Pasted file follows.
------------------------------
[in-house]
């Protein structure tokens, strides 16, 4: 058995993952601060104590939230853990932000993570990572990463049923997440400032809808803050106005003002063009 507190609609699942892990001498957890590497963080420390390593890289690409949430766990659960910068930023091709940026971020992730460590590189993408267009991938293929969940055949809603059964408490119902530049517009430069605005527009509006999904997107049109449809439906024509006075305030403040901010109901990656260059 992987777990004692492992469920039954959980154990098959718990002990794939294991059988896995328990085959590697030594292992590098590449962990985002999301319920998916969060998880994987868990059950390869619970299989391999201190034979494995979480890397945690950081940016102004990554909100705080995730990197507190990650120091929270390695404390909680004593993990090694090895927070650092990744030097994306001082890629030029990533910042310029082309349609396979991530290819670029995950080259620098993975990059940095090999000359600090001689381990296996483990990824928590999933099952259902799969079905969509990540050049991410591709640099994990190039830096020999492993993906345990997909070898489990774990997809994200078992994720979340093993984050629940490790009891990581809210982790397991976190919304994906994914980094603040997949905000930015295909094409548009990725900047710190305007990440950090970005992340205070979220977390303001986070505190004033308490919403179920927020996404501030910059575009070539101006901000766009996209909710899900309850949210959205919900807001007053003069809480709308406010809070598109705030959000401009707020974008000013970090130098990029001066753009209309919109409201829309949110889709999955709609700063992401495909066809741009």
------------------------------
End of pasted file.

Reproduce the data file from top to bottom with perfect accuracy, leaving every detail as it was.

[in-house]
């Protein structure tokens, strides 16, 4: 058995993952601060104590939230853990932000993570990572990463049923997440400032809808803050106005003002063009 507190609609699942892990001498957890590497963080420390390593890289690409949430766990659960910068930023091709940026971020992730460590590189993408267009991938293929969940055949809603059964408490119902530049517009430069605005527009509006999904997107049109449809439906024509006075305030403040901010109901990656260059 992987777990004692492992469920039954959980154990098959718990002990794939294991059988896995328990085959590697030594292992590098590449962990985002999301319920998916969060998880994987868990059950390869619970299989391999201190034979494995979480890397945690950081940016102004990554909100705080995730990197507190990650120091929270390695404390909680004593993990090694090895927070650092990744030097994306001082890629030029990533910042310029082309349609396979991530290819670029995950080259620098993975990059940095090999000359600090001689381990296996483990990824928590999933099952259902799969079905969509990540050049991410591709640099994990190039830096020999492993993906345990997909070898489990774990997809994200078992994720979340093993984050629940490790009891990581809210982790397991976190919304994906994914980094603040997949905000930015295909094409548009990725900047710190305007990440950090970005992340205070979220977390303001986070505190004033308490919403179920927020996404501030910059575009070539101006901000766009996209909710899900309850949210959205919900807001007053003069809480709308406010809070598109705030959000401009707020974008000013970090130098990029001066753009209309919109409201829309949110889709999955709609700063992401495909066809741009």